This article was published in Australian Dictionary of Biography, Volume 5, (MUP), 1974
James Waddell Marshall (1845-1925), merchant, was born on 2 June 1845 at Falkirk, Stirling, Scotland, son of William Marshall and his wife Agnes Aitken, née Waddell. His father died in 1847 and the family estate was swallowed up in legal costs. At 12 Marshall had to go to work. At 14 he joined the Falkirk drapery of P. & J. Gentleman & Co. His apprenticeship ended, he moved to a drapery in Dundee and then to London, where he was employed by James Spence & Co., retail drapers in St Paul's Churchyard; he was there for a year and worked seventy-five hours a week. Through the London agency of David Murray Marshall was offered a job with J. A. Northmore, an Adelaide draper. As James Waddell he arrived at Port Adelaide on 21 November 1867 in the Saint Vincent and as James Waddell Marshall married Annie Walters on 24 September 1872; thereafter he dropped the name Waddell.
With a fellow assistant, William Taylor, Marshall began saving and in 1874 set up a store in Hindley Street. When John Hodgkiss, warehouseman, retired in 1881, they bought his business in Rundle Street and set up as James Marshall & Co., drapers and importers, with a furniture warehouse in Stephens Place. Soon afterwards they were burnt out but insurance covered the stock and they rebuilt. They bought adjoining premises and the business grew to the largest of its kind in South Australia with some 800 employees. From the start Marshall followed a policy of vigorous advertising. His influence on Adelaide business was great and from successful experience his advice was 'Stick to your business and put your heart and soul into it; Mind your own business … See that you do enough to satisfy yourself … Do everything you are asked to do, and do it promptly; study your employer before studying self … Make yourself indispensable … Do everything with a good heart'.
Marshall avoided politics and shrank from personal publicity. Always liberal towards deserving philanthropic causes, he served on the boards of the North Adelaide Children's Hospital, the Memorial Hospital, the Home for Incurables, the Royal Institution for the Blind, the Queen's Home at Rose Park, the Adelaide Benevolent and Strangers' Friend Society and the State Children's Council. He was a founder and member of the board of the Young Men's Christian Association for which he bought W. R. Fletcher's library. He was a member of the Flinders Street Presbyterian Church and superintendent of its Sunday school but later attended the Kent Town Methodist Church. He was an energetic member of the Adelaide City Mission. He was fond of cricket and football and regularly attended the Adelaide Oval. In his youth he had been active in such sports as tennis, cycling, boxing, fencing, skating and swimming even though they often meant rising at 4 a.m. He made about ten visits to Britain.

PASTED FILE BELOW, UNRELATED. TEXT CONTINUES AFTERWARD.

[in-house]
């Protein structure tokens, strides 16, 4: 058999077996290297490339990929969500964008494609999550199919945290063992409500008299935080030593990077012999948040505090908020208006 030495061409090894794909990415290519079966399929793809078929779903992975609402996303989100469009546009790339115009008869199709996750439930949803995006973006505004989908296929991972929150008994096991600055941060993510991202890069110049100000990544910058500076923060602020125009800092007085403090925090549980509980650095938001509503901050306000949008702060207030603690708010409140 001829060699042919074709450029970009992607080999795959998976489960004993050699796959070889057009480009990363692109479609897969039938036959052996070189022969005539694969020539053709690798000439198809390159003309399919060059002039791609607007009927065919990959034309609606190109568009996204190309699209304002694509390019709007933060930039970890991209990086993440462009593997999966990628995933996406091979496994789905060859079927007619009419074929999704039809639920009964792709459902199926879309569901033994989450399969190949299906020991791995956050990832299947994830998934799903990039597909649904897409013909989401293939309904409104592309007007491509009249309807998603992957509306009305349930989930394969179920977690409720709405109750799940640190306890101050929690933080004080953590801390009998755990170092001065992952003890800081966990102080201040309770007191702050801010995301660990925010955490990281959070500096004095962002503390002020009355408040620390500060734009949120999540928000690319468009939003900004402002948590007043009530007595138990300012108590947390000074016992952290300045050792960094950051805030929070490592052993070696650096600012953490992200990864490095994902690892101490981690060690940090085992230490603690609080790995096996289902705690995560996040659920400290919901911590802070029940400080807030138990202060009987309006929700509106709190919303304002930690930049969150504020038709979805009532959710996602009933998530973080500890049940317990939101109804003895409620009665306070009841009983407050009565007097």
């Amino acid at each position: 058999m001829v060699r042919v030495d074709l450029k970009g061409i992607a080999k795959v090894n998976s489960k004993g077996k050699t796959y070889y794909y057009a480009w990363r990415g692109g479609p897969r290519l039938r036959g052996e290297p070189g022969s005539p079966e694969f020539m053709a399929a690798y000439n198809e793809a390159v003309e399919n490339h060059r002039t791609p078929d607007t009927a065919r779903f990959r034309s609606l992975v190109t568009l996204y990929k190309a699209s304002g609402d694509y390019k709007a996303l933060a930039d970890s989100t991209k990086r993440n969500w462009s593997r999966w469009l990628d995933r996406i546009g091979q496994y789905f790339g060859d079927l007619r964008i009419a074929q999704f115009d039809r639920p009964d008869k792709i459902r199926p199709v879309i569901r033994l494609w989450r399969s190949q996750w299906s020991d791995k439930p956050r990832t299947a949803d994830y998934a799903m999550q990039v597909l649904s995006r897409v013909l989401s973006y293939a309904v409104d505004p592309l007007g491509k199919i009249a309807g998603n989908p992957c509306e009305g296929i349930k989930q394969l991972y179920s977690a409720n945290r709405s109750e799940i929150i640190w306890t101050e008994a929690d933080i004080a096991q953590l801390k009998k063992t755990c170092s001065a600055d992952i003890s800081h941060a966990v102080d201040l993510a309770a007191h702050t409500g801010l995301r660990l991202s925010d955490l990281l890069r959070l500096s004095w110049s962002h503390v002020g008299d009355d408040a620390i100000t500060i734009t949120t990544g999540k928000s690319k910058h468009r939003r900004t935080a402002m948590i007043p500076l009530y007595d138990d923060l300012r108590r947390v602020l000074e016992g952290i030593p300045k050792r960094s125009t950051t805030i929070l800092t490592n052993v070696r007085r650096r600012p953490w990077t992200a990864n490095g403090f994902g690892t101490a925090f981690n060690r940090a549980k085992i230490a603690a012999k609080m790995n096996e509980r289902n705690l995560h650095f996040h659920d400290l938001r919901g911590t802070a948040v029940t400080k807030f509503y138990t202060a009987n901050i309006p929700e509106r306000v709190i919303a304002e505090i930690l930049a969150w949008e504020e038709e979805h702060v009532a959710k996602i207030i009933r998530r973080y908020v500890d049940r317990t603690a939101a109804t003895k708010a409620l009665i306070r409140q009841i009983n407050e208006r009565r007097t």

After his wife died Marshall married Florence Emma Stacy on 7 October 1913. For many years he lived at Payneham, and in the early 1900s bought a home with a lovely garden at Mount Lofty. After World War I he lived in Victoria Avenue, Unley Park, where he died on 10 March 1925 survived by his wife, three sons and four daughters. He was buried in Payneham cemetery after a service at Kent Town Methodist Church, and Marshall's store was closed for the day as a mark of respect. He left an estate valued at £26,000.
'Marshall, James Waddell (1845–1925)', Australian Dictionary of Biography, National Centre of Biography, Australian National University, http://adb.anu.edu.au/biography/marshall-james-waddell-4158/text6673, published first in hardcopy 1974, accessed online 23 April 2017.
This article was first published in hardcopy in Australian Dictionary of Biography, Volume 5, (MUP), 1974